I hated my computer-related job in the US and the first one I landed here, when I used to have to work for others, paid about 25% of that one.
        I cannot say I regret leaving but now I am worried about moving back with money. I think I will be a target. I am exploring every option… Good luck to you.

  13. ExpatEngineer says 23 December 2012 at 17:32

    No offense, but this kind of article “does my head in” as they would say in Britain. There are many, many, many things to consider about your finances when moving overseas and this article barely covers a few of them. I lived in the UK for four years and am friends with expats from all over the world. That said, here is a small sample of what I think is missing from this article:

    1) It is mandatory that all Americans file a tax return in the USA every year regardless of where they live. If you don’t and you come back to the USA you will likely owe back taxes on everything you earned.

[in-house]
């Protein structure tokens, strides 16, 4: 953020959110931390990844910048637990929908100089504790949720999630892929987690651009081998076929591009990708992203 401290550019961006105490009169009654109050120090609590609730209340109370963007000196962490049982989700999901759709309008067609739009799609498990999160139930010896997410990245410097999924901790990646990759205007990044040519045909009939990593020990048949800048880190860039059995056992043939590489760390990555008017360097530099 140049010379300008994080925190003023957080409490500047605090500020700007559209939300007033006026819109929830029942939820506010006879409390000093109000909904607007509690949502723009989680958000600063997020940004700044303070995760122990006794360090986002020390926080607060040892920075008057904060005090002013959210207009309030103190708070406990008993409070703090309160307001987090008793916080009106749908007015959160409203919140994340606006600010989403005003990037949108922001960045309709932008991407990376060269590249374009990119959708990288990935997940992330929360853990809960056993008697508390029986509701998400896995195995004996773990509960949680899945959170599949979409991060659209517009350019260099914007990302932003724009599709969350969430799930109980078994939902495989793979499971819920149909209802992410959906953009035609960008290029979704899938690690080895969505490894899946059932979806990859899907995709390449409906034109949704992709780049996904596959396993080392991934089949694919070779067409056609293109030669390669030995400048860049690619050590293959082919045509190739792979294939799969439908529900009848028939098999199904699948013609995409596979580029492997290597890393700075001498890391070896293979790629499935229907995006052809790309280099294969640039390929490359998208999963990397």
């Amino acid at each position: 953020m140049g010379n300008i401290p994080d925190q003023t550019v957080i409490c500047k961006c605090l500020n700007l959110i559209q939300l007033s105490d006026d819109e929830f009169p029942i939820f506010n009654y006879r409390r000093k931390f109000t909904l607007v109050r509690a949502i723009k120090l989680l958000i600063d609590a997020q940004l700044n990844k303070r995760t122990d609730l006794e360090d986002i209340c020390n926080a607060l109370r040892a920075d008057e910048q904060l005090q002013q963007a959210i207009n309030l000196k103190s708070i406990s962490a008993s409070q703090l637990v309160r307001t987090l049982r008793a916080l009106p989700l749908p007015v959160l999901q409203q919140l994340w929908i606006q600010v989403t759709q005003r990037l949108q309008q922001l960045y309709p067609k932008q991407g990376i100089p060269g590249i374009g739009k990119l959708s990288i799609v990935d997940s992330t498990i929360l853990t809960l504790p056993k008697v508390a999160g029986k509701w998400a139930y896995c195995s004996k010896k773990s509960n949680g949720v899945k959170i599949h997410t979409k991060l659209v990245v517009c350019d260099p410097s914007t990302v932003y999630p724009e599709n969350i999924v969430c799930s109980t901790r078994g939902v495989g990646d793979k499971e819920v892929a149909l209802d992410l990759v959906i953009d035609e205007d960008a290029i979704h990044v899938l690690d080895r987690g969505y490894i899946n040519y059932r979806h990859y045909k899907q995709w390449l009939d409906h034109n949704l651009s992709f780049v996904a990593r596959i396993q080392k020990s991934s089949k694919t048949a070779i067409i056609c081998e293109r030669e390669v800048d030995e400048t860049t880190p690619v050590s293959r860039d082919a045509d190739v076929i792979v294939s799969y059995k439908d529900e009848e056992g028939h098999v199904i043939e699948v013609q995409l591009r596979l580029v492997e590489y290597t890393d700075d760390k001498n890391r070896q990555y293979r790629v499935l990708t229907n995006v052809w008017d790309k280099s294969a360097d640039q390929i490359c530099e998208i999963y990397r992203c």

2) Renouncing your citizenship does not immediately relieve you of your tax burden in the USA. If the immigration authorities believe you are doing it for tax reasons they have a right to continue claiming a portion of your overseas earnings for YEARS. This is to prevent bazillionaires from changing their citizenship to evade taxes, but it could bite you too.

    3) The Foreign Earned Income Exclusion referred to in this article only applies to countries that the USA has tax agreements with (i.e. the USA and the other country have agreed that it is not fair to tax you twice on WAGES up to a certain income level). This does NOT APPLY TO ALL COUNTRIES. It also doesn’t apply to unearned income like investment gains, capital gains, etc.